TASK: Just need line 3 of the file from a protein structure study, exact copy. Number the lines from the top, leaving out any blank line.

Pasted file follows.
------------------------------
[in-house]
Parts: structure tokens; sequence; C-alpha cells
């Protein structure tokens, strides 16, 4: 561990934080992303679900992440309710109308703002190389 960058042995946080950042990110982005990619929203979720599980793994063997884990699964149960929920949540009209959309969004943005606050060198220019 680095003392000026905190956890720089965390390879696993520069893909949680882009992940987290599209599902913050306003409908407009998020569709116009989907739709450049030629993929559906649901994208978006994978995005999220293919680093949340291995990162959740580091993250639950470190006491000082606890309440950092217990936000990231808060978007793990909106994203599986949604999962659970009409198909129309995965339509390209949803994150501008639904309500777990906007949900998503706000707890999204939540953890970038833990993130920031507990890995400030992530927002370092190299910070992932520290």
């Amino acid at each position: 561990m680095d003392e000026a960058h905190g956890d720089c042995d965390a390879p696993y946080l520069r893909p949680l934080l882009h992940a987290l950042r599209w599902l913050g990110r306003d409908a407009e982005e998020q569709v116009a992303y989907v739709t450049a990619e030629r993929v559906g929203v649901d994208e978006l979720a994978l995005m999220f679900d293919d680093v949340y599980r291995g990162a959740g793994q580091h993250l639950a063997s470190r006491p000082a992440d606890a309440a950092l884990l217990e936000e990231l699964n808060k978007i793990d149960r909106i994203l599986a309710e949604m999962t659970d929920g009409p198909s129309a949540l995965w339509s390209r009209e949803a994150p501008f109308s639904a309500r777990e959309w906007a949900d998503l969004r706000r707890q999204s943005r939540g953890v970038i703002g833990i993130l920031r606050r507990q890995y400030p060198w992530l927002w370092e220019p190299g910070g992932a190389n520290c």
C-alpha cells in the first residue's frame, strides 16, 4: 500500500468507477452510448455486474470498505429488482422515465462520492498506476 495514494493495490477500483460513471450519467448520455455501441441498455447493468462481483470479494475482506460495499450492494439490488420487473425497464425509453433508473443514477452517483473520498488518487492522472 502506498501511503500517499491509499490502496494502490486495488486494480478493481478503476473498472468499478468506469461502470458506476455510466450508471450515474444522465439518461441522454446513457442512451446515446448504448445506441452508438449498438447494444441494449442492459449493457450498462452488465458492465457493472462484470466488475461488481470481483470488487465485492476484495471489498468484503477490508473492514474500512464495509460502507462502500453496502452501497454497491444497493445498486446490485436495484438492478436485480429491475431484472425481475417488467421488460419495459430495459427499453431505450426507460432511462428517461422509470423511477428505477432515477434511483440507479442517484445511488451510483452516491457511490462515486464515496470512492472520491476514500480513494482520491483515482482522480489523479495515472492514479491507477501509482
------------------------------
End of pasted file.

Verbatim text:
């Protein structure tokens, strides 16, 4: 561990934080992303679900992440309710109308703002190389 960058042995946080950042990110982005990619929203979720599980793994063997884990699964149960929920949540009209959309969004943005606050060198220019 680095003392000026905190956890720089965390390879696993520069893909949680882009992940987290599209599902913050306003409908407009998020569709116009989907739709450049030629993929559906649901994208978006994978995005999220293919680093949340291995990162959740580091993250639950470190006491000082606890309440950092217990936000990231808060978007793990909106994203599986949604999962659970009409198909129309995965339509390209949803994150501008639904309500777990906007949900998503706000707890999204939540953890970038833990993130920031507990890995400030992530927002370092190299910070992932520290």